Tips from a Mom: Balancing Motherhood and Medical School






Being a mom is hard enough. It is hard enough to be a medical student. It’s hard enough to be both a medical student and a mother. It may seem impossible to do both, but this post by Laura Maria Martinez Ramirez, a mother and medical student at OMEF, offers some strategies for making the impossible possible. If you are struggling to find that kind of balance in life, take a look at this post!

Laura is my name. I am an anthropologist, and second-year medical student. I am also the mother to a six year-old son. Today I am here to help you balance motherhood and medical school.

It can be difficult to balance being a mom and a student in a demanding program. It can seem impossible at times, but I have learned over the years that it is possible.

You can manage the balance between motherhood and medical school. It is as easy as learning how to manage your time and finding tips and tricks for kids when you work and study from home.

Medical students. We all know that medical school is more challenging as we progress through the semesters. The faster we can learn how to manage our time, the better.

Scheduling is crucial

Each Sunday, I create a weekly schedule with each day seperated. You can either use a sheet of paper or a list to make a table. Each day I set a time when I will be awake, and then get ready for work. It’s important to get ready for work each morning by getting dressed and bathed as if I were going to university.

The most difficult tasks are the ones I choose to focus on in the first hour of my study time. For example, I might prioritize two hours of the day’s most difficult subject. This would be followed by two hours of a more familiar subject or one that is much easier. This keeps you motivated!

Engaging kids in different age groups

It’s great if your children can attend school during the week. That means they’re out of your hair for a set amount of time every day, and because they’re spending that time interacting with children of similar ages and developing new learning habits and skills, they tend to be more self-sustaining–more than a new baby, anyway! If you are unable to send your child to school or kindergarten due to a pandemic, you don’t have to worry. There are activities you can do at home for every age group to keep them interested.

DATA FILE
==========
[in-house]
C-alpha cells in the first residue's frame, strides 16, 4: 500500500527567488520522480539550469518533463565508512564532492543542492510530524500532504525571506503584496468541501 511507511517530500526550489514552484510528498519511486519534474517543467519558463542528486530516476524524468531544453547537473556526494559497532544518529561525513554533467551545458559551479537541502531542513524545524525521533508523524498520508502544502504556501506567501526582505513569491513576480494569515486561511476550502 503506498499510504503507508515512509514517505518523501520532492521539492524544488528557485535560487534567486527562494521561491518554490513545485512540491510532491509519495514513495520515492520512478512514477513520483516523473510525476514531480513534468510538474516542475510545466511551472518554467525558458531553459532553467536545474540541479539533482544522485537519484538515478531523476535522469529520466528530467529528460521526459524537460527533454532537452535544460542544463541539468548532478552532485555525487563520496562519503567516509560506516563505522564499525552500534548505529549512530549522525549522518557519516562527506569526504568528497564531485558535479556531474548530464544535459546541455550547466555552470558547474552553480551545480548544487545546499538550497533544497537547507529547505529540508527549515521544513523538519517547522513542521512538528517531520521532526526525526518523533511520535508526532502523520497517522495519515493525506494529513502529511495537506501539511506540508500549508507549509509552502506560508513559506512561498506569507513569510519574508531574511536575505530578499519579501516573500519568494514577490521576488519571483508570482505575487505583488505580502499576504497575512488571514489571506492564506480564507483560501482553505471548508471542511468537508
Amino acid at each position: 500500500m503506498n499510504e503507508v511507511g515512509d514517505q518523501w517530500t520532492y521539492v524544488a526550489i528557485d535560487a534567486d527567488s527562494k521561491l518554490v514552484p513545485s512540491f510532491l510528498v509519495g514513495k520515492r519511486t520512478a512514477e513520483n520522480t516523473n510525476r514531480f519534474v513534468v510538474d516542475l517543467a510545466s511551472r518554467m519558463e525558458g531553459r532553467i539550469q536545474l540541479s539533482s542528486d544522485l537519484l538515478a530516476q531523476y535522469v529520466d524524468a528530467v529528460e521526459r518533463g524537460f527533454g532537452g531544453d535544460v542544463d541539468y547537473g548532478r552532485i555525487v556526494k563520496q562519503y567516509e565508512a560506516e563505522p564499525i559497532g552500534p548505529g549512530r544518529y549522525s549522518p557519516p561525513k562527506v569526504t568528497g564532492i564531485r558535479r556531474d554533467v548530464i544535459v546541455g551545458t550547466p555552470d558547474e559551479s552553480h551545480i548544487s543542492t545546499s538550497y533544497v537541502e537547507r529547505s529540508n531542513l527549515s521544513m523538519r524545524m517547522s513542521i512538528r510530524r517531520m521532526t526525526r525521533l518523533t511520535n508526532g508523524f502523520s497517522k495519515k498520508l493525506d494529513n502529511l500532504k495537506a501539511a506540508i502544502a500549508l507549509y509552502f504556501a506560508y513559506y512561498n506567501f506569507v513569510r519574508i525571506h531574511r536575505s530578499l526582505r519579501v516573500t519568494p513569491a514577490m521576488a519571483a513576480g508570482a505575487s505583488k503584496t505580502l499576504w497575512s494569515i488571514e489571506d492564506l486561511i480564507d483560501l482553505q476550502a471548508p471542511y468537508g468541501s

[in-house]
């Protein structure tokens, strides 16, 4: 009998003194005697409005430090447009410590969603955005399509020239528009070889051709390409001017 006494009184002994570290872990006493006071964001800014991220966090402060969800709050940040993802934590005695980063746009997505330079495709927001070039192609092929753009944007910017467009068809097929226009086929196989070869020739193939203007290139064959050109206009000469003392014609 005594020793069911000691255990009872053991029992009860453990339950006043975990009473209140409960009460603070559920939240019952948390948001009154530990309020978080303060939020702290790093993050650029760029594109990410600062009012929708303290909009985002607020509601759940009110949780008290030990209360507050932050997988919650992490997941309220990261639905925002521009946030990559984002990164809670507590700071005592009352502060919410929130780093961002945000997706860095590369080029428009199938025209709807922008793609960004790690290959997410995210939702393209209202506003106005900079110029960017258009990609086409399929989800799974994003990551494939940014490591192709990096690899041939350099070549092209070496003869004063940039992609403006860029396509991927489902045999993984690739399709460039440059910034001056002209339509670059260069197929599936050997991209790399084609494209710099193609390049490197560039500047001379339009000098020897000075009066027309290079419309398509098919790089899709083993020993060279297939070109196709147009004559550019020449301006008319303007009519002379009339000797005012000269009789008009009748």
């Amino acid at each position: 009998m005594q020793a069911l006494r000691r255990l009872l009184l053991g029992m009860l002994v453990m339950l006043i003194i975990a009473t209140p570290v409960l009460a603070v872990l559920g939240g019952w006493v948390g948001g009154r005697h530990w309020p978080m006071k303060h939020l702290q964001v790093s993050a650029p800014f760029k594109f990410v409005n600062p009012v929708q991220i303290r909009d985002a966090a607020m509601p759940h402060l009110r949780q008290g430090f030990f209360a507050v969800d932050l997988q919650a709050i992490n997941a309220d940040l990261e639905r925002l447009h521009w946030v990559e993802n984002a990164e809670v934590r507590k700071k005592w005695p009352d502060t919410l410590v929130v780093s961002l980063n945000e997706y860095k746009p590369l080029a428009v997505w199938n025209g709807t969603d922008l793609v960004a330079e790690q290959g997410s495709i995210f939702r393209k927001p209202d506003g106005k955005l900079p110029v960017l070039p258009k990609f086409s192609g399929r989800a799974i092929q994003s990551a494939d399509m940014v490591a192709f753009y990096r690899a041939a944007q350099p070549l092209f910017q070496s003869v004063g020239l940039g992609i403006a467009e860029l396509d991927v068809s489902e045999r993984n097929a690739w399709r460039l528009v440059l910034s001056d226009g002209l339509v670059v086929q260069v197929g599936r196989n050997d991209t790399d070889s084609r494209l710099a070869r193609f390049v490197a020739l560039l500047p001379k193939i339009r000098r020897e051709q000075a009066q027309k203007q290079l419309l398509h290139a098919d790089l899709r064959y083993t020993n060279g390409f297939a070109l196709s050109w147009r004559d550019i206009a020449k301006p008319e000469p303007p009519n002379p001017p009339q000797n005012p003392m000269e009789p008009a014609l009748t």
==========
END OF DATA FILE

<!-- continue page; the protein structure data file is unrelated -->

Studying at home while breastfeeding a newborn

You can adapt your home study time to fit your baby’s sleeping schedule for newborns. Study times can be as long as two hours, with a half-hour break for feeding your baby or to rest.

Homeschooling with children aged 2 and up

You can search YouTube for activities by age if your child is over two years old. Then, choose a topic that interests you and let YouTube guide you to the right subject. The video can be viewed on a tablet or TV. It’s almost like having a virtual instructor at your home.

You can set up your study station near you and check in often to see how things are. If you are able to afford it, a babysitter can be a great help.

Homeschooling with school-aged children

You can communicate with your children, even if they are older, that you must study. If you are able to incorporate your children’s homework into your study time, that is great. It will also teach your child the importance and value of studying. Consider it an opportunity to model good behavior.

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